Pilgrim

I agree with you and have studied this matter a fair amount.
What you said is basically what I told my friend, but he doesn't seem to see that his understanding puts anything in danger.
From talking to him, I think he knows this subject better than I do and used to hold to it (what he calls the "literalist" view).
He asked me to give examples of how his view puts any major doctrines in question. But, since I don't think well on my feet and for that matter I am having trouble thinking of a way to show him this, I thought I would ask people on the Highway to help me.
He also knows that we believe that the originals are inspired, not the translations, but sees this as a problem as well.

One thought I had about this issue, is that I don’t know of any Conservative theologians that hold to his view. If I am correct only liberal theologians have his view.
Am I correct about this?
I am not sure where I am going with this thought yet, nor am I sure it is a legitimate argument to use in this matter.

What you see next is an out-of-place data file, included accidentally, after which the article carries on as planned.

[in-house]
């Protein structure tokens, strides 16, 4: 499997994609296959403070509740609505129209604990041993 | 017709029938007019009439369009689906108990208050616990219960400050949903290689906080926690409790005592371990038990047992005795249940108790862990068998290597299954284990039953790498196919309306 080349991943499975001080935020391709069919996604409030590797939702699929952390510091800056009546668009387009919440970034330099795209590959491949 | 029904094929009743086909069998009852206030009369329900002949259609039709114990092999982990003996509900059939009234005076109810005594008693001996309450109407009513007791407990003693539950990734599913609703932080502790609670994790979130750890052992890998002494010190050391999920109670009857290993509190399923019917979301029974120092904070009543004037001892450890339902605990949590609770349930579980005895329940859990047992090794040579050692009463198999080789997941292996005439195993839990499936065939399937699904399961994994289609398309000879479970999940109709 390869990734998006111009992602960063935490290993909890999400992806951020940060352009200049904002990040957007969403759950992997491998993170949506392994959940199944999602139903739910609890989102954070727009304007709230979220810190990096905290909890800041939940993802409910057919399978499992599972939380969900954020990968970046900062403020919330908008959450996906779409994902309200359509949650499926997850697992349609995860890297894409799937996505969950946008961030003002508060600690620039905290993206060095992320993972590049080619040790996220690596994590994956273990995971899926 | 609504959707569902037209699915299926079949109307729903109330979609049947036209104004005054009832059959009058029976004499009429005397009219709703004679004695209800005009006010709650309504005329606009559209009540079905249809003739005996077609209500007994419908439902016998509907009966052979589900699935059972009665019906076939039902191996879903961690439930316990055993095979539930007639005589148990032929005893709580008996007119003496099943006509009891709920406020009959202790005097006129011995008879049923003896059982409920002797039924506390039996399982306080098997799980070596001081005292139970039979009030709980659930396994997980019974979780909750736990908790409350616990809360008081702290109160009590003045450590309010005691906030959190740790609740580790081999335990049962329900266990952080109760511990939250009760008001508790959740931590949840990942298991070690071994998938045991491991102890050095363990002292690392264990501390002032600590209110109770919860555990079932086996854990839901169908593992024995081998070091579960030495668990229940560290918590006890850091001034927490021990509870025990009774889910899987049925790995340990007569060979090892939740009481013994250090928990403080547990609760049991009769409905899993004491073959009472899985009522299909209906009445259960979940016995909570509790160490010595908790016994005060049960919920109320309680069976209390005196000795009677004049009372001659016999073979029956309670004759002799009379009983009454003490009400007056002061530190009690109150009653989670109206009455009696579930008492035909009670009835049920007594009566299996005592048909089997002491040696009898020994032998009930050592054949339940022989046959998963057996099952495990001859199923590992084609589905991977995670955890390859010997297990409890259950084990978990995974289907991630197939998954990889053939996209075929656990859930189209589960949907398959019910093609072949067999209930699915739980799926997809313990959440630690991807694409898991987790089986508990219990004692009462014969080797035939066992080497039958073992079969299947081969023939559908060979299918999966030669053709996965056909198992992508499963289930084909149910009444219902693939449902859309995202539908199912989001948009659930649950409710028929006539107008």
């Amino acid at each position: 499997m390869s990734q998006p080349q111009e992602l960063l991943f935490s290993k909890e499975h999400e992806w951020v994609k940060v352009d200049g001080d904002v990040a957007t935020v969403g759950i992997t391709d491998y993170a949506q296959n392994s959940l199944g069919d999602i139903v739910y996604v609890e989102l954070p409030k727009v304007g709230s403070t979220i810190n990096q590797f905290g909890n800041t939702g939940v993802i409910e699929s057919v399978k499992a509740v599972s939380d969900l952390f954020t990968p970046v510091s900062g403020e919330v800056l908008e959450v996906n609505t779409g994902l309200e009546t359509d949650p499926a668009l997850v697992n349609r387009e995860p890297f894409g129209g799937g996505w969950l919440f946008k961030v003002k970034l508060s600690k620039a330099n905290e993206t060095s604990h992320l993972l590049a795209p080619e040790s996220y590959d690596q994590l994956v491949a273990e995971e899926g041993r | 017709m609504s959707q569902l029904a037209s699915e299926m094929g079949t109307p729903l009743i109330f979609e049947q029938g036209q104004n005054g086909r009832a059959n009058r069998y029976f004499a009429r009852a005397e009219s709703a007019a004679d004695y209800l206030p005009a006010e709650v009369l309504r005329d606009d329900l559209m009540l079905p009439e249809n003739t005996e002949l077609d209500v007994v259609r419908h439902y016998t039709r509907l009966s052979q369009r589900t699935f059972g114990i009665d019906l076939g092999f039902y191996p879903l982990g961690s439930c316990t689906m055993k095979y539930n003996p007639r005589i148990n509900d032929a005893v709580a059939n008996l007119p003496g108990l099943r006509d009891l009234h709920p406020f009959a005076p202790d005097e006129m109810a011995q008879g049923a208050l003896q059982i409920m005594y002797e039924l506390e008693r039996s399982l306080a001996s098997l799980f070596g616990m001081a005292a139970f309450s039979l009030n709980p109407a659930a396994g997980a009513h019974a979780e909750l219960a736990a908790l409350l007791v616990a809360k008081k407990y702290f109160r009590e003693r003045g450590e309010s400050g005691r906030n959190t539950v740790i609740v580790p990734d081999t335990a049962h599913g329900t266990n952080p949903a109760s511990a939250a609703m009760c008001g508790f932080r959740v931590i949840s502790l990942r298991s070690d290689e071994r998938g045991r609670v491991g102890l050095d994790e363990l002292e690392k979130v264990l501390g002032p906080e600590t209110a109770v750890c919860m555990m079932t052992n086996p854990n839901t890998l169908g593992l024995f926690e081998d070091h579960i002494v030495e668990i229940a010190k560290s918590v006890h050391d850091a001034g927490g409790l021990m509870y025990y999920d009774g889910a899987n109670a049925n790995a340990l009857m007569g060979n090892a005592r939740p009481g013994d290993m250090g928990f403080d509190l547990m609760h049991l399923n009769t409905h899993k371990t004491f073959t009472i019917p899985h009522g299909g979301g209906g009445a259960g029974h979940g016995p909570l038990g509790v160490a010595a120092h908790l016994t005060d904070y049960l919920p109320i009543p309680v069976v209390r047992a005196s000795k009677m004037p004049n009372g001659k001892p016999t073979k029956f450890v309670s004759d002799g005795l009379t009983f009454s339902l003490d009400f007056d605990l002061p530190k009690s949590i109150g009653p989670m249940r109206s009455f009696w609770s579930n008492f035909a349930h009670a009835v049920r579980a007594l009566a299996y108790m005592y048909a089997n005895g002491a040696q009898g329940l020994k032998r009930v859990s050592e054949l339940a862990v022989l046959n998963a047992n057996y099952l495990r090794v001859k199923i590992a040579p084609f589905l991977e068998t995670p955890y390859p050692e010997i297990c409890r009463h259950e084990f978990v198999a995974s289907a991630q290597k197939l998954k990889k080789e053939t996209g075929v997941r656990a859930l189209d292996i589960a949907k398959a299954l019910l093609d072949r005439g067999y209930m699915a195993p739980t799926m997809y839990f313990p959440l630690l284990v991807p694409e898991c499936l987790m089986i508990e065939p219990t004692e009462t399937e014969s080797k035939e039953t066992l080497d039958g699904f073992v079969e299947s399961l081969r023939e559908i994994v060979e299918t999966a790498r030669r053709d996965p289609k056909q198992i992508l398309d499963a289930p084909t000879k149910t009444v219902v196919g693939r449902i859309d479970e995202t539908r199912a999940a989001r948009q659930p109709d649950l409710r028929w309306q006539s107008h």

One more thing to add.
He said he believes the word "inspired" should be taken in the same manner that someone would be inspired to write someone’s life story. In this case God "inspired" the writers of scripture to write what they are told down, in their own words and with their own human faults.

Personally I think this view make the Bible somehow less than "God's Word".
Yet he is more comforted by it than the verbal plenary inspiration view, or as he would call it "the dictation view".

Tom

Last edited by Tom; Tue Jun 17, 2008 2:38 PM.